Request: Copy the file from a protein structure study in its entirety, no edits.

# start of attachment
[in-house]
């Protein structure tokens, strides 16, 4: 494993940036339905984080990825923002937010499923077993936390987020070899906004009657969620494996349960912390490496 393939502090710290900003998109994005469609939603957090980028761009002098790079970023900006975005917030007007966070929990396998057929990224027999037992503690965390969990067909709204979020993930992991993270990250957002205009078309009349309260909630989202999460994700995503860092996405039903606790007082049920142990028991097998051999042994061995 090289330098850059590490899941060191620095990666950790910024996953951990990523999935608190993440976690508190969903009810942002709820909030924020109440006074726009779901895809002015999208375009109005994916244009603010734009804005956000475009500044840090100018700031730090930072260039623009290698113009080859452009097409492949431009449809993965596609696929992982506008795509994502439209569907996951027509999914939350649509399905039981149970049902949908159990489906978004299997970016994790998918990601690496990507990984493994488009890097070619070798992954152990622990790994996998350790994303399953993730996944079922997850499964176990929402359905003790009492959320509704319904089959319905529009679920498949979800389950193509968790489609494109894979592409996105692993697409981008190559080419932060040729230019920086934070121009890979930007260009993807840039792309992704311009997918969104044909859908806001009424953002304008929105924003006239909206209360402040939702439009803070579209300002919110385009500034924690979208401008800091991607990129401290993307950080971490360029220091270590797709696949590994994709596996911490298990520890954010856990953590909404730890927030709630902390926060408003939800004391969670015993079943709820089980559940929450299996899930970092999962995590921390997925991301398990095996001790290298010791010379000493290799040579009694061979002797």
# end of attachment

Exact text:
[in-house]
């Protein structure tokens, strides 16, 4: 494993940036339905984080990825923002937010499923077993936390987020070899906004009657969620494996349960912390490496 393939502090710290900003998109994005469609939603957090980028761009002098790079970023900006975005917030007007966070929990396998057929990224027999037992503690965390969990067909709204979020993930992991993270990250957002205009078309009349309260909630989202999460994700995503860092996405039903606790007082049920142990028991097998051999042994061995 090289330098850059590490899941060191620095990666950790910024996953951990990523999935608190993440976690508190969903009810942002709820909030924020109440006074726009779901895809002015999208375009109005994916244009603010734009804005956000475009500044840090100018700031730090930072260039623009290698113009080859452009097409492949431009449809993965596609696929992982506008795509994502439209569907996951027509999914939350649509399905039981149970049902949908159990489906978004299997970016994790998918990601690496990507990984493994488009890097070619070798992954152990622990790994996998350790994303399953993730996944079922997850499964176990929402359905003790009492959320509704319904089959319905529009679920498949979800389950193509968790489609494109894979592409996105692993697409981008190559080419932060040729230019920086934070121009890979930007260009993807840039792309992704311009997918969104044909859908806001009424953002304008929105924003006239909206209360402040939702439009803070579209300002919110385009500034924690979208401008800091991607990129401290993307950080971490360029220091270590797709696949590994994709596996911490298990520890954010856990953590909404730890927030709630902390926060408003939800004391969670015993079943709820089980559940929450299996899930970092999962995590921390997925991301398990095996001790290298010791010379000493290799040579009694061979002797």